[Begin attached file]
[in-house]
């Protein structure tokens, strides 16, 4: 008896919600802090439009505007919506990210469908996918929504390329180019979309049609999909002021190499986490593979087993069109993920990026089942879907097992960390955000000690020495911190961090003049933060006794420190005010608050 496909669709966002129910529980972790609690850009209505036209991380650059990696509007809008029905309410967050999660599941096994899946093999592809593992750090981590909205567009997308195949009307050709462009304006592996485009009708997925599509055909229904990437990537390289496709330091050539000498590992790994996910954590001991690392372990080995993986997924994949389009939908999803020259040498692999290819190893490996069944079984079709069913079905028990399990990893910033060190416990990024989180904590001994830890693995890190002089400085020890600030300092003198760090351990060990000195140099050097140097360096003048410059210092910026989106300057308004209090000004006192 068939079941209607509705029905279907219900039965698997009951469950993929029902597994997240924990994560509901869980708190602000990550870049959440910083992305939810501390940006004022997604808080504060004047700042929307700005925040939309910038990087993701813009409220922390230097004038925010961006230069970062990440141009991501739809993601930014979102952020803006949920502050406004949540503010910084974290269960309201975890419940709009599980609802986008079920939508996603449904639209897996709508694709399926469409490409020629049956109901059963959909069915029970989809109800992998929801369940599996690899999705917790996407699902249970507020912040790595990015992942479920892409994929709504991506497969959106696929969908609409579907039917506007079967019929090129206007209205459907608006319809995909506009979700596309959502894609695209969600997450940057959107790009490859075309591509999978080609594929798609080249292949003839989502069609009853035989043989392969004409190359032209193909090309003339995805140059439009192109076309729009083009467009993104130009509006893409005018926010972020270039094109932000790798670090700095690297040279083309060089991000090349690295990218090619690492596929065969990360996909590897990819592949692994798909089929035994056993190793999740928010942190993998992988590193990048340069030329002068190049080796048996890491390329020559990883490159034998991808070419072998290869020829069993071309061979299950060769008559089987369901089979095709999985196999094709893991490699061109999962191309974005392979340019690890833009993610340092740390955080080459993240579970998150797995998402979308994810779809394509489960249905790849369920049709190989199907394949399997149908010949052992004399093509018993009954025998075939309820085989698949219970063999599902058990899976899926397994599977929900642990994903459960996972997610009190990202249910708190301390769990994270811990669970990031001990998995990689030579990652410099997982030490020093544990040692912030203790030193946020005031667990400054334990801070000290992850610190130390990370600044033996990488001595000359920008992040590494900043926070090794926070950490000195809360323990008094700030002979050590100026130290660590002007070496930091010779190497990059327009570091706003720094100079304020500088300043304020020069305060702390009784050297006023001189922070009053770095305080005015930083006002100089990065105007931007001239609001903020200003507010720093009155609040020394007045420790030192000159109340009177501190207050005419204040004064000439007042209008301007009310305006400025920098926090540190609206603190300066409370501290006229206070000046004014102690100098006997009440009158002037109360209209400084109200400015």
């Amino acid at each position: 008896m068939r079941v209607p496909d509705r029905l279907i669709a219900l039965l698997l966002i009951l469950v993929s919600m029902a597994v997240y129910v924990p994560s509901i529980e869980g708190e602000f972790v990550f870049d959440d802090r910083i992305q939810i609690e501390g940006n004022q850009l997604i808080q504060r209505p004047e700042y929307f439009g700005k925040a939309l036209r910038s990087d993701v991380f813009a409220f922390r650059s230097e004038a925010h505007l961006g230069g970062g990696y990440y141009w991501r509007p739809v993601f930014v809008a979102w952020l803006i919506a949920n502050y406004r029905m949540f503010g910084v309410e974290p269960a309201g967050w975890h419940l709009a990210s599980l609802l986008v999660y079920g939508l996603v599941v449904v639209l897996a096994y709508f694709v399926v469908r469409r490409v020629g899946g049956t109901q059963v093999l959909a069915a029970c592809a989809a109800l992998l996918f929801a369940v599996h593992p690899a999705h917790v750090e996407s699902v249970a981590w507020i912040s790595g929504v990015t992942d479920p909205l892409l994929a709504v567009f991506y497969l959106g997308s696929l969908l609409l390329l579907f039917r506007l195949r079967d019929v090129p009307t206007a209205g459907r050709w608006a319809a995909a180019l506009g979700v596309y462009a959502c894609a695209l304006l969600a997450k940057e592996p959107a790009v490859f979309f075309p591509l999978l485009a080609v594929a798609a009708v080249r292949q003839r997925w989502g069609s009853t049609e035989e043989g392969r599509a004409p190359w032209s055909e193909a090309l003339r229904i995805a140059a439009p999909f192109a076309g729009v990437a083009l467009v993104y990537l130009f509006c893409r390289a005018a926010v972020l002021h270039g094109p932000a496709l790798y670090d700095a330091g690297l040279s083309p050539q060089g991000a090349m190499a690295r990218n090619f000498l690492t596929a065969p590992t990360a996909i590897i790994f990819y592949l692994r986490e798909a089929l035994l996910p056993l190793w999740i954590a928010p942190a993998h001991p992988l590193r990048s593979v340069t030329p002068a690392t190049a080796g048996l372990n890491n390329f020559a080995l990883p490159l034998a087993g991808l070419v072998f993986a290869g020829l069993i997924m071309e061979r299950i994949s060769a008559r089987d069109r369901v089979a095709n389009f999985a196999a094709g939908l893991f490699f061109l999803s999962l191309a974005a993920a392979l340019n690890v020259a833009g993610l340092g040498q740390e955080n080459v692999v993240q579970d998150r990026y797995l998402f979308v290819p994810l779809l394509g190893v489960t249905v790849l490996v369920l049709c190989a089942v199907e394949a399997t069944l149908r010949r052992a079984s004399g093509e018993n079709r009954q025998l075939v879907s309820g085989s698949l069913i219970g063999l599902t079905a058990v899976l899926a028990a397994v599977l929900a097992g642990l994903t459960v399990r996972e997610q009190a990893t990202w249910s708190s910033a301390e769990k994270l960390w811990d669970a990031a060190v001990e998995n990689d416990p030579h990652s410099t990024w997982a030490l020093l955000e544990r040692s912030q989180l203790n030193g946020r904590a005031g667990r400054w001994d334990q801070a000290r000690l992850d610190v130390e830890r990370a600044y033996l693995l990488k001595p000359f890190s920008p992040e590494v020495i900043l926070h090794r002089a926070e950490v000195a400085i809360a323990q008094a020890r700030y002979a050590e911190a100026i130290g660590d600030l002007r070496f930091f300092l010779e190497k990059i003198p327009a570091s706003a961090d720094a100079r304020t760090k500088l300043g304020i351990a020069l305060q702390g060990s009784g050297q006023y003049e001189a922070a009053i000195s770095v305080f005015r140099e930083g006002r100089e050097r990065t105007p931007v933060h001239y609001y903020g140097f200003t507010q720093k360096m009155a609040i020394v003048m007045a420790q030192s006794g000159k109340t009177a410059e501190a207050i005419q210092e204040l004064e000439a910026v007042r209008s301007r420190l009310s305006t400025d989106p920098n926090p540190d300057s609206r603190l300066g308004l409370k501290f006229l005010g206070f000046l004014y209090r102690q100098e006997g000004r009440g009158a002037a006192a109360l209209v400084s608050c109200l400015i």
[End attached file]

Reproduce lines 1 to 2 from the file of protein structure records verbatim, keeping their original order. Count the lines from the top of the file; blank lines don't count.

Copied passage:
[in-house]
């Protein structure tokens, strides 16, 4: 008896919600802090439009505007919506990210469908996918929504390329180019979309049609999909002021190499986490593979087993069109993920990026089942879907097992960390955000000690020495911190961090003049933060006794420190005010608050 496909669709966002129910529980972790609690850009209505036209991380650059990696509007809008029905309410967050999660599941096994899946093999592809593992750090981590909205567009997308195949009307050709462009304006592996485009009708997925599509055909229904990437990537390289496709330091050539000498590992790994996910954590001991690392372990080995993986997924994949389009939908999803020259040498692999290819190893490996069944079984079709069913079905028990399990990893910033060190416990990024989180904590001994830890693995890190002089400085020890600030300092003198760090351990060990000195140099050097140097360096003048410059210092910026989106300057308004209090000004006192 068939079941209607509705029905279907219900039965698997009951469950993929029902597994997240924990994560509901869980708190602000990550870049959440910083992305939810501390940006004022997604808080504060004047700042929307700005925040939309910038990087993701813009409220922390230097004038925010961006230069970062990440141009991501739809993601930014979102952020803006949920502050406004949540503010910084974290269960309201975890419940709009599980609802986008079920939508996603449904639209897996709508694709399926469409490409020629049956109901059963959909069915029970989809109800992998929801369940599996690899999705917790996407699902249970507020912040790595990015992942479920892409994929709504991506497969959106696929969908609409579907039917506007079967019929090129206007209205459907608006319809995909506009979700596309959502894609695209969600997450940057959107790009490859075309591509999978080609594929798609080249292949003839989502069609009853035989043989392969004409190359032209193909090309003339995805140059439009192109076309729009083009467009993104130009509006893409005018926010972020270039094109932000790798670090700095690297040279083309060089991000090349690295990218090619690492596929065969990360996909590897990819592949692994798909089929035994056993190793999740928010942190993998992988590193990048340069030329002068190049080796048996890491390329020559990883490159034998991808070419072998290869020829069993071309061979299950060769008559089987369901089979095709999985196999094709893991490699061109999962191309974005392979340019690890833009993610340092740390955080080459993240579970998150797995998402979308994810779809394509489960249905790849369920049709190989199907394949399997149908010949052992004399093509018993009954025998075939309820085989698949219970063999599902058990899976899926397994599977929900642990994903459960996972997610009190990202249910708190301390769990994270811990669970990031001990998995990689030579990652410099997982030490020093544990040692912030203790030193946020005031667990400054334990801070000290992850610190130390990370600044033996990488001595000359920008992040590494900043926070090794926070950490000195809360323990008094700030002979050590100026130290660590002007070496930091010779190497990059327009570091706003720094100079304020500088300043304020020069305060702390009784050297006023001189922070009053770095305080005015930083006002100089990065105007931007001239609001903020200003507010720093009155609040020394007045420790030192000159109340009177501190207050005419204040004064000439007042209008301007009310305006400025920098926090540190609206603190300066409370501290006229206070000046004014102690100098006997009440009158002037109360209209400084109200400015």